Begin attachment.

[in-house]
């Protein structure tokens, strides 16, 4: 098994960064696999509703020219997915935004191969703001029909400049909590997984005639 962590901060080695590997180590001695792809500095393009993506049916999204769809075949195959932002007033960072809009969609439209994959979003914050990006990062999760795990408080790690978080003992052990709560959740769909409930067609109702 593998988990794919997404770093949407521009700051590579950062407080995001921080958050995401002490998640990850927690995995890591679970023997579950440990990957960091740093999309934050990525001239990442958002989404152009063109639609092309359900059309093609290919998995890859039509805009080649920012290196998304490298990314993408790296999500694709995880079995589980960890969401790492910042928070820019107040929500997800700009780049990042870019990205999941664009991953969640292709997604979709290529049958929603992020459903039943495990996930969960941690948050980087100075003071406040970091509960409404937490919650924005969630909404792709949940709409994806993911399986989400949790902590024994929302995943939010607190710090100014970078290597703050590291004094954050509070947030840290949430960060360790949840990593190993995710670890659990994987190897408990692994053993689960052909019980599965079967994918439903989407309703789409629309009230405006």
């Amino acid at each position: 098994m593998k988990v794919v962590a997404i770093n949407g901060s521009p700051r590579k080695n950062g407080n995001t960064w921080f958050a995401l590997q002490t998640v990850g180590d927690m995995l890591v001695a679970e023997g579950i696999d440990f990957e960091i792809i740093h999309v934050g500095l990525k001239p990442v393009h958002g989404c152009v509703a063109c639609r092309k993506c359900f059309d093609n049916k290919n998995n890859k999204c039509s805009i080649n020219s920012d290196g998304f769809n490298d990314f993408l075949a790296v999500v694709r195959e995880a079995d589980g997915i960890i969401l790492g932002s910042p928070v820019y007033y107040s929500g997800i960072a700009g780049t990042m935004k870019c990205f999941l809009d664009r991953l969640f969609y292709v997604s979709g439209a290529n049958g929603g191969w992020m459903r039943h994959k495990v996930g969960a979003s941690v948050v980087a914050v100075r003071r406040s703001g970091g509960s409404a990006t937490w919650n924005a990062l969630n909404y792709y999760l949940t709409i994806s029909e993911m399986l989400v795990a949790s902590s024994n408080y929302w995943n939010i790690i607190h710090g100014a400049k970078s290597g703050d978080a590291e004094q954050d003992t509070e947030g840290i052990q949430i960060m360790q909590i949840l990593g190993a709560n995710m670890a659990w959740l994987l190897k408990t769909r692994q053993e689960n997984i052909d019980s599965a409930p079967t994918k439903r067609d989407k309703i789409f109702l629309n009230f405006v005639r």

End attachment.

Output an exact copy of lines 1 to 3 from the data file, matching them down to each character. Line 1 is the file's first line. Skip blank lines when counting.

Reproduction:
[in-house]
């Protein structure tokens, strides 16, 4: 098994960064696999509703020219997915935004191969703001029909400049909590997984005639 962590901060080695590997180590001695792809500095393009993506049916999204769809075949195959932002007033960072809009969609439209994959979003914050990006990062999760795990408080790690978080003992052990709560959740769909409930067609109702 593998988990794919997404770093949407521009700051590579950062407080995001921080958050995401002490998640990850927690995995890591679970023997579950440990990957960091740093999309934050990525001239990442958002989404152009063109639609092309359900059309093609290919998995890859039509805009080649920012290196998304490298990314993408790296999500694709995880079995589980960890969401790492910042928070820019107040929500997800700009780049990042870019990205999941664009991953969640292709997604979709290529049958929603992020459903039943495990996930969960941690948050980087100075003071406040970091509960409404937490919650924005969630909404792709949940709409994806993911399986989400949790902590024994929302995943939010607190710090100014970078290597703050590291004094954050509070947030840290949430960060360790949840990593190993995710670890659990994987190897408990692994053993689960052909019980599965079967994918439903989407309703789409629309009230405006």
């Amino acid at each position: 098994m593998k988990v794919v962590a997404i770093n949407g901060s521009p700051r590579k080695n950062g407080n995001t960064w921080f958050a995401l590997q002490t998640v990850g180590d927690m995995l890591v001695a679970e023997g579950i696999d440990f990957e960091i792809i740093h999309v934050g500095l990525k001239p990442v393009h958002g989404c152009v509703a063109c639609r092309k993506c359900f059309d093609n049916k290919n998995n890859k999204c039509s805009i080649n020219s920012d290196g998304f769809n490298d990314f993408l075949a790296v999500v694709r195959e995880a079995d589980g997915i960890i969401l790492g932002s910042p928070v820019y007033y107040s929500g997800i960072a700009g780049t990042m935004k870019c990205f999941l809009d664009r991953l969640f969609y292709v997604s979709g439209a290529n049958g929603g191969w992020m459903r039943h994959k495990v996930g969960a979003s941690v948050v980087a914050v100075r003071r406040s703001g970091g509960s409404a990006t937490w919650n924005a990062l969630n909404y792709y999760l949940t709409i994806s029909e993911m399986l989400v795990a949790s902590s024994n408080y929302w995943n939010i790690i607190h710090g100014a400049k970078s290597g703050d978080a590291e004094q954050d003992t509070e947030g840290i052990q949430i960060m360790q909590i949840l990593g190993a709560n995710m670890a659990w959740l994987l190897k408990t769909r692994q053993e689960n997984i052909d019980s599965a409930p079967t994918k439903r067609d989407k309703i789409f109702l629309n009230f405006v005639r």